Tran's mother and father, both refugees who left Vietnam for Australia in 1981, previously practiced law and literary lecturing, respectively. After they resettled in Sydney, however, Tran's mother found employment in the postal service, while her father became a public school teacher. Tran credits her parents for making the success she has enjoyed possible, once writing that they both "endured so much to give my sister and I great lives."
Tran was raised in Western Sydney, and studied at Meriden School in Strathfield, where she graduated in 2004. After high school, she pursued teaching for two years before switching to, and later completing a degree in, Digital Media at the University of New South Wales.
As of July 2017, Tran has over 400 videos available on her YouTube channel. Tran created her first video on 12 September 2006, and it now has over 700 thousand views.
Tran has over 1.85 million subscribers and more than 562 million video views. Her popularity has attracted wide-ranging media coverage, including interviews and appearances in print, on television, online and on the radio. The Sydney Morning Herald, Western Australia Today, B&T Magazine, Venus Zine, Der Spiegel, Seventeen, Báo Viêt Luận Online, Việt Tribune, VnExpress, Triple J, and the Hot30 Countdown are among the highlights. Her passionate defence of Vegemite, made in response to a YouTube video by Ben Going, was featured on the Australian television programme A Current Affair on February 2007, as part of the Vegemite wars segment.
Tran has been widely recognised for her creativity and Internet savvy. In 2007, a year after uploading her first video, she was foremost among the Australian YouTube celebrities invited to participate in the launch of YouTube Australia. She was commissioned by The Sydney Morning Herald as a contributor and Real World Correspondent to their technology vlog Digital Life, a position that complemented Séamus Byrne, the program's then principal anchor. Although her skits were specifically written and created for Digital Life, they were produced almost entirely in the same manner and form as her YouTube material. In 2011, Tran made the paper's annual list of Sydney's 100 most influential people.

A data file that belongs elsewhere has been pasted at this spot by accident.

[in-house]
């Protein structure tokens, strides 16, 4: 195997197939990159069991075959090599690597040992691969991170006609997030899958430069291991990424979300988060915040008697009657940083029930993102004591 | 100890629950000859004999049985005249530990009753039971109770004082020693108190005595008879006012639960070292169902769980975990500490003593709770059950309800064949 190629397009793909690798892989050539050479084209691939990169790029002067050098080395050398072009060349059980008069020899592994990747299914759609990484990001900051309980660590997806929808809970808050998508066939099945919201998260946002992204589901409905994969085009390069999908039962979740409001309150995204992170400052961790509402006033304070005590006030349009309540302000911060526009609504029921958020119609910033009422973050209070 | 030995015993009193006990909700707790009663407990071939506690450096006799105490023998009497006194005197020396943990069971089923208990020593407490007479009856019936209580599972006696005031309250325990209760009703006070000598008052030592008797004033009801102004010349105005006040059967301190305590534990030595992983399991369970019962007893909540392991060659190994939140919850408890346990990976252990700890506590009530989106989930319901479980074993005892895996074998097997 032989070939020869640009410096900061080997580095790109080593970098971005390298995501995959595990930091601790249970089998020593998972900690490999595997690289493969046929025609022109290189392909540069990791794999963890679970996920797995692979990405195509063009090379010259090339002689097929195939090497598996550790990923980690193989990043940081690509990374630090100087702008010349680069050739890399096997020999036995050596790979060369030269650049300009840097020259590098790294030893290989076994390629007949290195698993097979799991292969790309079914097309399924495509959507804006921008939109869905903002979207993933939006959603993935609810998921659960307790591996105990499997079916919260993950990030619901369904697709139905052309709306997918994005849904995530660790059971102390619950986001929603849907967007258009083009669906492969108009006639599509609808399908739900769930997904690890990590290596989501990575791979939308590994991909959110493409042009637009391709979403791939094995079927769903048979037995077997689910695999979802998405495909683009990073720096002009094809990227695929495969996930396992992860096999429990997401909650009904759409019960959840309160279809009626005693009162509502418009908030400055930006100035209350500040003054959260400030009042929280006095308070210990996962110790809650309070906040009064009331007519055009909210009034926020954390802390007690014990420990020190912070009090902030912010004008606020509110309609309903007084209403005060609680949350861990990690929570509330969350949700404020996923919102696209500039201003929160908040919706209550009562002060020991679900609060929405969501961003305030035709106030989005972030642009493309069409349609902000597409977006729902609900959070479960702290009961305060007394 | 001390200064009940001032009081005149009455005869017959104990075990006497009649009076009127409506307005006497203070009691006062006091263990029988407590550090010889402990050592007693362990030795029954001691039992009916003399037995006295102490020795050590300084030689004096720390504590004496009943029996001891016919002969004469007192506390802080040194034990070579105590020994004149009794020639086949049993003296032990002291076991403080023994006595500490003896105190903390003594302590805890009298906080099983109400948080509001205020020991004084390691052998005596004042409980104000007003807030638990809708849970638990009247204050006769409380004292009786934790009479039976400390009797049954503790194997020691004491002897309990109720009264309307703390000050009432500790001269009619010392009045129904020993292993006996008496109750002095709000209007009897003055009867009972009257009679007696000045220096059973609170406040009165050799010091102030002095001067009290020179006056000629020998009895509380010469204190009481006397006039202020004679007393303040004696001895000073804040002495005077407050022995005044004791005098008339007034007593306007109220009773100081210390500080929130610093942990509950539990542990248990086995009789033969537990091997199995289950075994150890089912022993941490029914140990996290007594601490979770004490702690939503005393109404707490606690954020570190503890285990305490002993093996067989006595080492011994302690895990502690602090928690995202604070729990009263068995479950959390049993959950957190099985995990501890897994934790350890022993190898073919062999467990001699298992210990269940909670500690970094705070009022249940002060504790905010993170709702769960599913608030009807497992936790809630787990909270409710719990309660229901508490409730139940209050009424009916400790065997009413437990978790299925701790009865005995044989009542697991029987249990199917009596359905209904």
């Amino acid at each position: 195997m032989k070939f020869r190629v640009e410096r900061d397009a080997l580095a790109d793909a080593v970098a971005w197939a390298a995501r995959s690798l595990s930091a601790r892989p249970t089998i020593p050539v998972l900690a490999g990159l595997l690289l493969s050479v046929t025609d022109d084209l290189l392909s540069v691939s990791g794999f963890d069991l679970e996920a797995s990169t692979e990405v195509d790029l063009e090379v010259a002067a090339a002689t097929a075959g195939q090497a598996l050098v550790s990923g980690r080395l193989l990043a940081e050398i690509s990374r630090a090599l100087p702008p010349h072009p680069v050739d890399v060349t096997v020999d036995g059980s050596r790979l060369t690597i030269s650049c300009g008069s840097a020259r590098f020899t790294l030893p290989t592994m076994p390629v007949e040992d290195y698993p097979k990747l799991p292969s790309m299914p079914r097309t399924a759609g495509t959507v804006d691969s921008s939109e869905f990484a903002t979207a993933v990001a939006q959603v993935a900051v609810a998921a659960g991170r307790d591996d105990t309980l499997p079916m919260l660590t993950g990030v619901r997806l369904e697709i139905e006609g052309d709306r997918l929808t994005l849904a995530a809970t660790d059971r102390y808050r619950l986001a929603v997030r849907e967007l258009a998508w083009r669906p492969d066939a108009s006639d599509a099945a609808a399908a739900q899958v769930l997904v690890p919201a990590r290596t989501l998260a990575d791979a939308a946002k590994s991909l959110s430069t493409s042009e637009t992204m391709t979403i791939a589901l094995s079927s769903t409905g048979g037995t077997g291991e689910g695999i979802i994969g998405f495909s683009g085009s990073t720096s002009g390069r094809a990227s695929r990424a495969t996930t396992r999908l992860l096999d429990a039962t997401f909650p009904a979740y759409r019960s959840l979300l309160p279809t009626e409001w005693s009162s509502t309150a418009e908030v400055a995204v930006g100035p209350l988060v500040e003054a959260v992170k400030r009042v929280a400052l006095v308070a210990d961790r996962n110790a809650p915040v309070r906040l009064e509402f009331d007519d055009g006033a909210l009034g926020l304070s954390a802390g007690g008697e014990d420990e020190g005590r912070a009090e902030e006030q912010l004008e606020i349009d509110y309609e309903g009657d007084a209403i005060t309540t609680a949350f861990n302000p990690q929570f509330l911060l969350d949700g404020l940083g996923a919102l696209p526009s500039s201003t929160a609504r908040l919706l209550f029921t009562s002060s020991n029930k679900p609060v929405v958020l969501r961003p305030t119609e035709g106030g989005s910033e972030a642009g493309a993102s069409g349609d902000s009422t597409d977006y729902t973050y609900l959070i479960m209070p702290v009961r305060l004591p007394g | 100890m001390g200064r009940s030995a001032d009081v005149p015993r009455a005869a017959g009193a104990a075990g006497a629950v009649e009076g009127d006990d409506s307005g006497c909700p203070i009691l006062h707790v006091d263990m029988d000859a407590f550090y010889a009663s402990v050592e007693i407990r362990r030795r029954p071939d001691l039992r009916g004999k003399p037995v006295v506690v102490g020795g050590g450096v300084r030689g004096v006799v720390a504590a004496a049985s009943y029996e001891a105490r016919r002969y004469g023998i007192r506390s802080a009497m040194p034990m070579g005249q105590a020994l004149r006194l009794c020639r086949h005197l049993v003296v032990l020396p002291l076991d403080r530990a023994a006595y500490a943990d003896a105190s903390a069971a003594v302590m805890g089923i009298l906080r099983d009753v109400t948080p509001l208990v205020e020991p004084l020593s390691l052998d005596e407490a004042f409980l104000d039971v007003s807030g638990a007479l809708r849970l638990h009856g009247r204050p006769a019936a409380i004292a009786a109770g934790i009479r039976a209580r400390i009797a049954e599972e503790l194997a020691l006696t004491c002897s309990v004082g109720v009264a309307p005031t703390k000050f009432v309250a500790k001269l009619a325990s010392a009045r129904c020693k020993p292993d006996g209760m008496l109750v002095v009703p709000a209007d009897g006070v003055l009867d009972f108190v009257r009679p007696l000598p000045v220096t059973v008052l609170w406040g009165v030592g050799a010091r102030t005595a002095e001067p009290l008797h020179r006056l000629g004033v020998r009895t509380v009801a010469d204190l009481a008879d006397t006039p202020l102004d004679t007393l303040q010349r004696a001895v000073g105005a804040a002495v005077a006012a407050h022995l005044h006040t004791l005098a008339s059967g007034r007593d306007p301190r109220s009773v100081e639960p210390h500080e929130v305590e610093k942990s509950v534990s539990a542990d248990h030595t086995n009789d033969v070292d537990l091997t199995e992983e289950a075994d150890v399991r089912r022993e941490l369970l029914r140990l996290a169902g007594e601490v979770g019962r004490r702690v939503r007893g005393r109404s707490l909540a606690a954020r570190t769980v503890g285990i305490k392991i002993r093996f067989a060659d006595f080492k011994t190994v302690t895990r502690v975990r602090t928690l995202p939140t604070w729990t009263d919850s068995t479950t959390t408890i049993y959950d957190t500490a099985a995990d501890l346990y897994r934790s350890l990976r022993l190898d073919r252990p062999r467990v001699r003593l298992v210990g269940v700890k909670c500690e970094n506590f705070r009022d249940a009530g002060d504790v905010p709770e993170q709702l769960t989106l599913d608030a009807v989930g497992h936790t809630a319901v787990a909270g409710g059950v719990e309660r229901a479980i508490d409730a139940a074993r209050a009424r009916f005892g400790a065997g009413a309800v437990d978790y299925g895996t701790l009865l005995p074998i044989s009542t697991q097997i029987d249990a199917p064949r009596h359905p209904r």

Tran has also actively participated in several award shows and conferences. In May 2009, for example, Tran was among the first of the featured speakers to open "Creative Sydney" at the Museum of Contemporary Art. In 2010, Tran spoke at the Entertainment Gathering (EG) convention in Monterey, California and went on to deliver a well received presentation at ideaCity in Toronto, Canada later that same year. More recently, she took part in the 2013 Social Star Awards, announcing the nominees for the Most Popular Sports Person in a short Communitychannel style video, the Australian Screen Industries and Audiences Conference and spoke at the Commercial National Radio Conference in Brisbane, Australia this past October.
Tran was nominated for "Best YouTube Channel or Personality" and "Funniest YouTube Channel" by Mashable at their 2009 Open Web Awards and received the second-most votes in Michael Buckley's Miss YouTube contest. Beginning in 2010, Internet Critic TC Chandler put Tran on his long running "100 Most Beautiful Faces" list. He would do so again in 2011 and 2012.
The analytics firm TubeMogul placed Tran on their list of top earners from YouTube advertising in 2010. According to TubeMogul, she made over one hundred thousand dollars that year, enough to claim the tenth spot overall. Based on data released by YouTube, her YouTube channel had more views in one week in March 2011 than many of the most popular television shows on Australian television. Tran also worked as a Sydney correspondent for The Project's Metro Whip Around segment. In 2011, she appeared as a guest on an episode of the third series of Talkin' 'Bout Your Generation.